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Taking a break from actual science to post a cool aerial shot of some geography. This is in fact a view of the Betsiboka River in Madagascar and shows the different colours caused by different sediments. Also it looks like some weird octopus or jelly fish.

(via geographile)


Smallest Fossil Footprints Found

“The world’s tiniest fossil footprints have been found in Canada. Researchers say they were left behind by a scurrying salamander-like creature 315 million years ago.”


Supernaturalesque Optics: Brocken Specter

“If you’re lucky enough to be at the right place at the right time, you might experience a rare and seemingly supernatural optical phenomenon called Brocken specter, named after the highest peak in the Harz mountains in Germany. The Brocken specter appears when the setting sun casts a shadow from directly behind a climber at a higher altitude onto a cloud or mist at a lower altitude. When the shadow is cast upon a mist the sunlight surrounding it enters the suspended water droplets in the air and reflect back to the observer via diffraction, creating a rainbow-colored halo around the shadow’s head. This halo is called solar glory.”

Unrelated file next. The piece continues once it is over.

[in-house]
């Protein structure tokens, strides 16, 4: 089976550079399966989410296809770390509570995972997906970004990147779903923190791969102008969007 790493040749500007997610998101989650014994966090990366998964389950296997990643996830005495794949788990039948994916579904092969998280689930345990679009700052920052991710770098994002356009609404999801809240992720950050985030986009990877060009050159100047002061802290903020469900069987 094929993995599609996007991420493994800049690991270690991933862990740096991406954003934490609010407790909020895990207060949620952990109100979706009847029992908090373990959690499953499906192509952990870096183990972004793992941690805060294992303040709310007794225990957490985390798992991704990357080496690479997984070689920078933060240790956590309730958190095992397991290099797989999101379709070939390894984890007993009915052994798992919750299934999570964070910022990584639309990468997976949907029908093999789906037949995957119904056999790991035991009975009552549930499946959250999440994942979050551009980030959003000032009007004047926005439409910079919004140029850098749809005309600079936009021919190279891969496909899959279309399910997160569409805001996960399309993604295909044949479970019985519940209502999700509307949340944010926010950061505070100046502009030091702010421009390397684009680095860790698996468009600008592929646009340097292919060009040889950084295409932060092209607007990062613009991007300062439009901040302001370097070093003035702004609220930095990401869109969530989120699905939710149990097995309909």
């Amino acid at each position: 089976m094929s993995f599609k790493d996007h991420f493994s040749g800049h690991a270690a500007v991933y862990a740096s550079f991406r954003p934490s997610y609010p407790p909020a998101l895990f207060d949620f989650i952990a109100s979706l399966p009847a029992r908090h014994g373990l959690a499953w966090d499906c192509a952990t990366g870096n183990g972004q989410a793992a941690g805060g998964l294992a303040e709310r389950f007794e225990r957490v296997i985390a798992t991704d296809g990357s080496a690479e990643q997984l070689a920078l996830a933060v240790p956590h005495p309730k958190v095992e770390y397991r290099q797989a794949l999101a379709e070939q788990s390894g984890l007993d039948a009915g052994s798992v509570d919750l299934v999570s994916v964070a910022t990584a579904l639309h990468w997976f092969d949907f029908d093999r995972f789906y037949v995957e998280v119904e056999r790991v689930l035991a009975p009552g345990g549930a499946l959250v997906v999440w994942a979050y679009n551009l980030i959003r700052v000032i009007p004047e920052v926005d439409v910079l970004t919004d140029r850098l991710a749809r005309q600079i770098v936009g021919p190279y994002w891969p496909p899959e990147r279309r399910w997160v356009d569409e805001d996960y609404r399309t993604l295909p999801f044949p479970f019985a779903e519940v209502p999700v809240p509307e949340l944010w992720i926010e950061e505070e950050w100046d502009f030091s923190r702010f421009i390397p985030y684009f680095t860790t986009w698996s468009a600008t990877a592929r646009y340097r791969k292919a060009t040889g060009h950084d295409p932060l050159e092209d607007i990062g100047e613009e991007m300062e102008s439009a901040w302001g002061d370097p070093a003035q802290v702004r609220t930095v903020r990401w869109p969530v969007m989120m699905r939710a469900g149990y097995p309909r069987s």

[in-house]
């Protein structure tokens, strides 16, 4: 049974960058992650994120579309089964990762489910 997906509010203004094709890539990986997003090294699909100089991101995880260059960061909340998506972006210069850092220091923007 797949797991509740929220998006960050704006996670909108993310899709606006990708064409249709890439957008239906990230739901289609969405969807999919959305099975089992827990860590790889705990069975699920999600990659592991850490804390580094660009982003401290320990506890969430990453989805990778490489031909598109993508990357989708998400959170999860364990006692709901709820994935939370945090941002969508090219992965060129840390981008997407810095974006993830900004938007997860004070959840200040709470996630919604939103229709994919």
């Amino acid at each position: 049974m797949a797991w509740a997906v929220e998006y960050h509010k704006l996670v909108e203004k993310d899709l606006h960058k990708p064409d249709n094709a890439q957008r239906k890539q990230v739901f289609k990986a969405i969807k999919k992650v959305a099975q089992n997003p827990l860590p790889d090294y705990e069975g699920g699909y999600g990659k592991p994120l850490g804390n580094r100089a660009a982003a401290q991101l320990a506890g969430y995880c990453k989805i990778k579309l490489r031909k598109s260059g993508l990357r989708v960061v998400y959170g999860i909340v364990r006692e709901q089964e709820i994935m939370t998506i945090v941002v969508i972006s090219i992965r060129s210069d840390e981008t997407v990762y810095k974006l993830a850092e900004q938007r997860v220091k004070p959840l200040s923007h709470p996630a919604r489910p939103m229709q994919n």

From Live Science: “Astrophotographer Niccolò Bonfadini took this stunning picture in the Finnish Lapland in the winter of 2011. With the sun rising behind the photographer, the Belt of Venus is the pinkish streak caused by the atmosphere reflecting light from the setting or rising sun — giving the reddish hue.”

Two things:

  1. Astrophotographer is pretty much the the best job title I’ve ever heard.
  2. I know I’m supposed to be looking at the Belt of Venus and everything, but holy crap, those show-pillar things are trees!

Scientists in Sri Lanka have found a way to generate electricity from plantain. (Photo: Rhitu Chatterjee/PRI’s The World)

How to make a plantain battery:

1. Take a piece of plantain trunk and tear off the outer layers to get to the central-most part.

2. After extracting the core, boil it and then chop it finely until it turns into a soft mushy material.

3. Take some of the material and stuff it between two rectangular pieces of metal containing copper and zinc, held in place by electrical tape. The two pieces of metal are the battery’s electrodes.

The electrodes react with phosphoric acid from the plantain, creating an electric current. More.


The Gamification of Synthetic Biology Continues: Creators of FoldIt Follow up With RNA Transformation Game

Meet eteRNA, your new internet addiction. Not only is it a super-fun way to procrastinate on that thing you should be doing, it also helps to advance biology’s understanding of RNA and its synthesis- in a big way.

Scientists from Stanford University and Carnegie Mellon University have developed eteRNA as a successor to Foldit, a popular internet-based game that proved the pattern-matching skills of amateurs could outperform some of the best protein-folding algorithms designed by scientists.

They’re hedging their bets that eteRNA will work similarly - and are even funding the real-life synthesis of the weekly winner’s RNA molecule to see if it really does fold the same way the game predicts it should.